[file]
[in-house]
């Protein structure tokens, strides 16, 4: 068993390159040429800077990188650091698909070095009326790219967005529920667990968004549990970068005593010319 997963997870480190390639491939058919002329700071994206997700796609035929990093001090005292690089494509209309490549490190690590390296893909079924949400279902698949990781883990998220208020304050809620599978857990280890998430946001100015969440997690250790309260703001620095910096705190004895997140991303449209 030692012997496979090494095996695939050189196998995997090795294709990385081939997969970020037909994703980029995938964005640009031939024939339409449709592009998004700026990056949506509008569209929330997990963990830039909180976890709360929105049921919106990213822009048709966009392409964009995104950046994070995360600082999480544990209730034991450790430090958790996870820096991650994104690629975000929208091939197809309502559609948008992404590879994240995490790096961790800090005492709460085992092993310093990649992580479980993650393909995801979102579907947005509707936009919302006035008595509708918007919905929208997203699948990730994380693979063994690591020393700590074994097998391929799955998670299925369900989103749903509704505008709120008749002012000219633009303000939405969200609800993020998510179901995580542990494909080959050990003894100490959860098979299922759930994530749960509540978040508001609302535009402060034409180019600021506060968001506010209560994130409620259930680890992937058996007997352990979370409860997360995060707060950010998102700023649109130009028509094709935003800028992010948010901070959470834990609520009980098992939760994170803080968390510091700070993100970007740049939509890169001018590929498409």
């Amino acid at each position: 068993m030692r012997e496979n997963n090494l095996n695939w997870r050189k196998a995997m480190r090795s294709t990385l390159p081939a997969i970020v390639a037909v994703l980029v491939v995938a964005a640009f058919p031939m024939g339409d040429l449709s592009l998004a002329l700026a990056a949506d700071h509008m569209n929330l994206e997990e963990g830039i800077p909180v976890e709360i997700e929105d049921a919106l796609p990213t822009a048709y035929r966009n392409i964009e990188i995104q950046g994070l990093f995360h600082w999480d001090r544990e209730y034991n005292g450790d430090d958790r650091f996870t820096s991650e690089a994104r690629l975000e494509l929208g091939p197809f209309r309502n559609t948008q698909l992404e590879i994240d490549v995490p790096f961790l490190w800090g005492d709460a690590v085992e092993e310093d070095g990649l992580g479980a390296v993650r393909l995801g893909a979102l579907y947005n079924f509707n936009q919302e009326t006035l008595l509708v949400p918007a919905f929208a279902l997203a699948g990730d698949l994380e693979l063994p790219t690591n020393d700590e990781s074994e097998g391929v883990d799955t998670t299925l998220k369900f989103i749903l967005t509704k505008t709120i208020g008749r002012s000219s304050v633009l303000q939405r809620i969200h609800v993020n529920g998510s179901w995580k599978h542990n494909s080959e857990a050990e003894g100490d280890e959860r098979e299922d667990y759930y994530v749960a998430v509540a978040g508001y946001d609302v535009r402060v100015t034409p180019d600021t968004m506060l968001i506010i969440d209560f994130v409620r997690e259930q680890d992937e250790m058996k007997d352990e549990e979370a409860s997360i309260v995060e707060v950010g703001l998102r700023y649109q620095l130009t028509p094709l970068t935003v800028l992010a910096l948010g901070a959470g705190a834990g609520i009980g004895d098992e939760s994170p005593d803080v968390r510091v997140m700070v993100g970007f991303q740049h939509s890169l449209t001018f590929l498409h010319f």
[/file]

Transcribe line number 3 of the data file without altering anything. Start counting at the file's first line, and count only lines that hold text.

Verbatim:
């Amino acid at each position: 068993m030692r012997e496979n997963n090494l095996n695939w997870r050189k196998a995997m480190r090795s294709t990385l390159p081939a997969i970020v390639a037909v994703l980029v491939v995938a964005a640009f058919p031939m024939g339409d040429l449709s592009l998004a002329l700026a990056a949506d700071h509008m569209n929330l994206e997990e963990g830039i800077p909180v976890e709360i997700e929105d049921a919106l796609p990213t822009a048709y035929r966009n392409i964009e990188i995104q950046g994070l990093f995360h600082w999480d001090r544990e209730y034991n005292g450790d430090d958790r650091f996870t820096s991650e690089a994104r690629l975000e494509l929208g091939p197809f209309r309502n559609t948008q698909l992404e590879i994240d490549v995490p790096f961790l490190w800090g005492d709460a690590v085992e092993e310093d070095g990649l992580g479980a390296v993650r393909l995801g893909a979102l579907y947005n079924f509707n936009q919302e009326t006035l008595l509708v949400p918007a919905f929208a279902l997203a699948g990730d698949l994380e693979l063994p790219t690591n020393d700590e990781s074994e097998g391929v883990d799955t998670t299925l998220k369900f989103i749903l967005t509704k505008t709120i208020g008749r002012s000219s304050v633009l303000q939405r809620i969200h609800v993020n529920g998510s179901w995580k599978h542990n494909s080959e857990a050990e003894g100490d280890e959860r098979e299922d667990y759930y994530v749960a998430v509540a978040g508001y946001d609302v535009r402060v100015t034409p180019d600021t968004m506060l968001i506010i969440d209560f994130v409620r997690e259930q680890d992937e250790m058996k007997d352990e549990e979370a409860s997360i309260v995060e707060v950010g703001l998102r700023y649109q620095l130009t028509p094709l970068t935003v800028l992010a910096l948010g901070a959470g705190a834990g609520i009980g004895d098992e939760s994170p005593d803080v968390r510091v997140m700070v993100g970007f991303q740049h939509s890169l449209t001018f590929l498409h010319f």